QUINCY, MA (April 8, 2014) – Quincy Medical Center, 114 Whitwell Street, Quincy, MA, has received the Get With The Guidelines®-Stroke Silver-Plus Quality Achievement Award for implementing specific quality improvement measures outlined by the American Heart Association/American Stroke Association for the treatment of stroke patients.
Get With The Guidelines-Stroke helps hospital teams provide the most up-to-date, research-based guidelines with the goal of speeding recovery and reducing death and disability for stroke patients. Quincy Medical Center earned the award by meeting specific quality achievement measures for the rapid diagnosis and treatment of stroke patients at a set level for a designated period. These measures include aggressive use of medications and risk-reduction therapies aimed at reducing death and disability and improving the lives of stroke patients.
“Quincy Medical Center is dedicated to improving the quality of stroke care and The American Heart Association/American Stroke Association’s Get With The Guidelines–Stroke helps us achieve that goal,” said Donna Rubinate, Quincy Medical Center President. “With this award, our hospital demonstrates our commitment to ensure that our patients receive care based on internationally-respected clinical guidelines.”
“We are pleased to recognize Quincy Medical Center for their commitment and dedication to stroke care,” said Deepak L. Bhatt, M.D., M.P.H., national chairman of the Get With The Guidelines steering committee and Executive Director of Interventional Cardiovascular Programs at Brigham and Women's Hospital and Professor of Medicine at Harvard Medical School. “Studies have shown that hospitals that consistently follow Get With The Guidelines quality improvement measures can reduce patients’ length of stays and 30-day readmission rates and reduce disparity gaps in care.”
Get With The Guidelines–Stroke also helps Quincy Medical Center’s staff implement prevention measures, which include educating stroke patients to manage their risk factors and to be aware of warning signs for stroke, and ensuring they take their medications properly. Hospitals can make customized patient education materials available upon discharge, based on the patients’ individual risk profiles. The take-away materials are written in an easy-to-understand format in either English or Spanish.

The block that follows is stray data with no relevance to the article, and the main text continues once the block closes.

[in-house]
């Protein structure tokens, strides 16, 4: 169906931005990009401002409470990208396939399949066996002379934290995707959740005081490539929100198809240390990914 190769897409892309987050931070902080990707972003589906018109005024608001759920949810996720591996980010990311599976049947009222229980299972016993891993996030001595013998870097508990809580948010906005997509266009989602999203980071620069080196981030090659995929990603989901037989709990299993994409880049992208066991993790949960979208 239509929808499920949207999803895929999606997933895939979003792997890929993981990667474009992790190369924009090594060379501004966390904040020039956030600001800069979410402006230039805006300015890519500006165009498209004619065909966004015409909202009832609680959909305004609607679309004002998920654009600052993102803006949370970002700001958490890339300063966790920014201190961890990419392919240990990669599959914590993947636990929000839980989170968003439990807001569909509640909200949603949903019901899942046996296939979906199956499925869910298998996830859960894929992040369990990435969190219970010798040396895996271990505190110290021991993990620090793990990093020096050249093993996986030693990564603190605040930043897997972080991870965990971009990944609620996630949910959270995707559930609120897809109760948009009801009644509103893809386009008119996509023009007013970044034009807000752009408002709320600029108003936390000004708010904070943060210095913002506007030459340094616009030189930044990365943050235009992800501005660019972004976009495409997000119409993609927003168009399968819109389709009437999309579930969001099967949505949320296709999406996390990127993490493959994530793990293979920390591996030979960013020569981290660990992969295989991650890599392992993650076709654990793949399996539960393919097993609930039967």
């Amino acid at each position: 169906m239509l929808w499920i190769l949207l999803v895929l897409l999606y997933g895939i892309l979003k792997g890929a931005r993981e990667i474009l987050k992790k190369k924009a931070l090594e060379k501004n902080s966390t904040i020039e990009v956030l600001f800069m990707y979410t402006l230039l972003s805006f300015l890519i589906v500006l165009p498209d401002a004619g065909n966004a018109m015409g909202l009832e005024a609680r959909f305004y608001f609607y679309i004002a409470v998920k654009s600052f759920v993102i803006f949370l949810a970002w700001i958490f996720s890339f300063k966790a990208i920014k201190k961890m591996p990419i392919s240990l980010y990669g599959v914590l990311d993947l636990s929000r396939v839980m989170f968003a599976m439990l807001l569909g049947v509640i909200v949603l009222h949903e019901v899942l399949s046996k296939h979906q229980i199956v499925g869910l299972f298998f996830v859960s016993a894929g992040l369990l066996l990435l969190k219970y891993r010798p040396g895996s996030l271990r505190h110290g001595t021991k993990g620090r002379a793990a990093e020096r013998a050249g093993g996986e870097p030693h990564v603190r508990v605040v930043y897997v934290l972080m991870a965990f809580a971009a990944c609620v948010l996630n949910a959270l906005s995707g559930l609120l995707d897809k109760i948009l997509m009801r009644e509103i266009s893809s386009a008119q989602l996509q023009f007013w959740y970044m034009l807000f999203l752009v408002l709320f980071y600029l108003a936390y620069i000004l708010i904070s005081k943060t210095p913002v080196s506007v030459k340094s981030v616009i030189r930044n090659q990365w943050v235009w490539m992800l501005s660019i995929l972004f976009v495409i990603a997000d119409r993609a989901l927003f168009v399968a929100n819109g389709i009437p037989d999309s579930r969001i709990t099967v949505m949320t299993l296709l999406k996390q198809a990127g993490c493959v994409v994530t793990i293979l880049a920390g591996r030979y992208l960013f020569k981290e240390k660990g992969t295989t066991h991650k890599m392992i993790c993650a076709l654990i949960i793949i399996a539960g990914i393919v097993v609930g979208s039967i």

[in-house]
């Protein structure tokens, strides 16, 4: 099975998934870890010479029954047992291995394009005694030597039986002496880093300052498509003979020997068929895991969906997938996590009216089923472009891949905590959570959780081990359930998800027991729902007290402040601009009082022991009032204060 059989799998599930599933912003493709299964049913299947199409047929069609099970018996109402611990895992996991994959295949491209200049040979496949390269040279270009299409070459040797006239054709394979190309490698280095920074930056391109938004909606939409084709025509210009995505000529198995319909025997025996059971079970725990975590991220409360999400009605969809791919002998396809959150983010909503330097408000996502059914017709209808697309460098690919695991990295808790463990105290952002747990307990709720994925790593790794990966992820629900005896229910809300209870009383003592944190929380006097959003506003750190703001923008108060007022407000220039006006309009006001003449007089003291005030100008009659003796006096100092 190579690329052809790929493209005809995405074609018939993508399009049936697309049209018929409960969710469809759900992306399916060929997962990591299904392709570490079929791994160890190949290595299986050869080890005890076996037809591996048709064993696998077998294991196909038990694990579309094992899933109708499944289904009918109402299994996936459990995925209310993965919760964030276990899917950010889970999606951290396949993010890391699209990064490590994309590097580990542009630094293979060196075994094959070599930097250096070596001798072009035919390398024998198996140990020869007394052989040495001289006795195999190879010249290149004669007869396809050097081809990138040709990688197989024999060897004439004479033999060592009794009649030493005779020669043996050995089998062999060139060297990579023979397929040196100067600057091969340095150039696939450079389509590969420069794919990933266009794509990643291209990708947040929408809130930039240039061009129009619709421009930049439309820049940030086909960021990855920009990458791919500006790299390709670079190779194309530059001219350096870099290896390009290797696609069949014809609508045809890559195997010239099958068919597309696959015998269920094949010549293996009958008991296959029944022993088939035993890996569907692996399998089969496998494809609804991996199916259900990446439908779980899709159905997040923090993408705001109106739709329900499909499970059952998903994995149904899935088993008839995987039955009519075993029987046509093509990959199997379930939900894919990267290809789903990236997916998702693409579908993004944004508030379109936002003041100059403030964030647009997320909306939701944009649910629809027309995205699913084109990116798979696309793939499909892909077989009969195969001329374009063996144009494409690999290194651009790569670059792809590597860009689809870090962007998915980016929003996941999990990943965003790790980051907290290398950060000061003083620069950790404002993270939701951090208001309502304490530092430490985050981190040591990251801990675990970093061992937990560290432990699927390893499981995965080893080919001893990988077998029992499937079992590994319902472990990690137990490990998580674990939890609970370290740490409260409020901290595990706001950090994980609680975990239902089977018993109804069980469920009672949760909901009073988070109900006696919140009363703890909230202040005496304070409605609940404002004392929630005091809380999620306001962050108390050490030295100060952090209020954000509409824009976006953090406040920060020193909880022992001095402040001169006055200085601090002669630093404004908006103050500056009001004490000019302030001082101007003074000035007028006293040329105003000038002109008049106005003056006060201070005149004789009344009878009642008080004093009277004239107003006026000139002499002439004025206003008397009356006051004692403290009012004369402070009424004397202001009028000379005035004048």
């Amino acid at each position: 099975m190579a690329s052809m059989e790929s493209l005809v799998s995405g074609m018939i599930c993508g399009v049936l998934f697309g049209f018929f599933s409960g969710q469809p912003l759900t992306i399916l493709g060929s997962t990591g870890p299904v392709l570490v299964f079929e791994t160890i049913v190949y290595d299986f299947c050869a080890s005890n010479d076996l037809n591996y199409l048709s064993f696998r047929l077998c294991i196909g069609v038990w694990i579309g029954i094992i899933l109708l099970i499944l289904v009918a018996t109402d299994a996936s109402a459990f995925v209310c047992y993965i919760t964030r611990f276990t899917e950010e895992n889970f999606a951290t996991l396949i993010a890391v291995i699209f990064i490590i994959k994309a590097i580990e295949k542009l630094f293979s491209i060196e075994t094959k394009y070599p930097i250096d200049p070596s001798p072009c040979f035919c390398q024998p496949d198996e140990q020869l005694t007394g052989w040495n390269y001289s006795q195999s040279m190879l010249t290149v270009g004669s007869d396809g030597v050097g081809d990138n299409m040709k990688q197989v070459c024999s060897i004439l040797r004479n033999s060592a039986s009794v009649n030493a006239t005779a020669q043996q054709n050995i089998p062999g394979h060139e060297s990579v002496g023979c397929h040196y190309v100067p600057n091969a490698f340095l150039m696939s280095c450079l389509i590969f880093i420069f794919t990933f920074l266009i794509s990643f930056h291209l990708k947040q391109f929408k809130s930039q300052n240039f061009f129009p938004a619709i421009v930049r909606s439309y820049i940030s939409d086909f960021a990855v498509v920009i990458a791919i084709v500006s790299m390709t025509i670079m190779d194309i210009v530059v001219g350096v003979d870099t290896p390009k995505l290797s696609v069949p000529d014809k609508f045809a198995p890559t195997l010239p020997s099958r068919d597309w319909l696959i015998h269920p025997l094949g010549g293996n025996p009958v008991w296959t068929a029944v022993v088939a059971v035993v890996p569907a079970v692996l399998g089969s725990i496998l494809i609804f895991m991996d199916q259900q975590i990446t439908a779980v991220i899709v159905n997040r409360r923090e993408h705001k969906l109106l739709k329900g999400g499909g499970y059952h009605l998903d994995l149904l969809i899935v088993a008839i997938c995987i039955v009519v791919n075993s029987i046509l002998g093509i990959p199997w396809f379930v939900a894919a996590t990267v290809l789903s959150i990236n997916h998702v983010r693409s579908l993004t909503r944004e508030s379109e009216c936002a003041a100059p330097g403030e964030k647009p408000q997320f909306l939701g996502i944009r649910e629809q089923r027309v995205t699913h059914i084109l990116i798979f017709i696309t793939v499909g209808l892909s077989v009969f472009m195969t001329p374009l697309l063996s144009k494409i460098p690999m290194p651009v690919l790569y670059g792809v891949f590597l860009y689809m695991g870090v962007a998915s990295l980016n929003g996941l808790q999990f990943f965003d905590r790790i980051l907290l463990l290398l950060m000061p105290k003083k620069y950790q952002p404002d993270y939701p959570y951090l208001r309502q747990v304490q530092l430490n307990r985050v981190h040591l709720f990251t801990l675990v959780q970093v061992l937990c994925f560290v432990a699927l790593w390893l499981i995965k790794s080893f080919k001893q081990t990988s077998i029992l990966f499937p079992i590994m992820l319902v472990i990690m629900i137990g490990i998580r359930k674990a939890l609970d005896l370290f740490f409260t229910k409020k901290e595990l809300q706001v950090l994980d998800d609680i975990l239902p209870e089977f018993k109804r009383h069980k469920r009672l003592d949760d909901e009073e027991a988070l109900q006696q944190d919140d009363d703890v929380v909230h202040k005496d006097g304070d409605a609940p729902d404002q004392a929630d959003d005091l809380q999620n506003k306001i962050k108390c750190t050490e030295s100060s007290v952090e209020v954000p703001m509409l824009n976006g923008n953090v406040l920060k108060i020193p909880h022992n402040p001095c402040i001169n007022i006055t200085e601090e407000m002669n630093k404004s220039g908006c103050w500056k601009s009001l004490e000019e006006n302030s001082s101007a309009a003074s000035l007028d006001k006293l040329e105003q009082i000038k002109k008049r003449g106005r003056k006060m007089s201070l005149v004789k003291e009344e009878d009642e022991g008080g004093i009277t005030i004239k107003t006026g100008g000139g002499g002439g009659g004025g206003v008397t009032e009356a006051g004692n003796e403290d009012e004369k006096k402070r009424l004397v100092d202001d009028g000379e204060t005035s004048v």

According to the American Heart Association/American Stroke Association, stroke is the number four cause of death and a leading cause of adult disability in the United States. On average, someone suffers a stroke every 40 seconds; someone dies of a stroke every four minutes; and 795,000 people suffer a new or recurrent stroke each year.
About Quincy Medical Center, A Steward Family Hospital
Founded in 1890, Quincy Medical Center (QMC) is a community hospital that provides essential emergency, medical and surgical services to patients in Quincy and surrounding South Shore communities – providing them with leading edge medicine in a compassionate, personalized community-based health care setting. QMC has earned accreditation from The Joint Commission, an “A” Hospital Safety Score from The Leapfrog Group, and the HealthGrades® General Surgery Excellence Award for 2013 and 2014 (ranked among the top 5% in the nation for general surgery in 2014). Quincy Medical Center is part of the Steward Health Care Systems LLC, the largest integrated community care organization in New England which combines over 3,000 physicians, 11 acute care hospitals, managed care, insurance programs, home care, an imaging operation, and a number of other post acute services, to provide the most cost effective and highest quality of integrated patient care. Additional information is available at www.steward.org.
About Get With The Guidelines
Get With The Guidelines® is the American Heart Association/American Stroke Association’s hospital-based quality improvement program provides hospitals with the latest research-based guidelines. Developed with the goal of saving lives and hastening recovery, Get With The Guidelines has touched the lives of more than 4 million patients since 2001. For more information, visit heart.org/quality or heart.org/myhealthcare.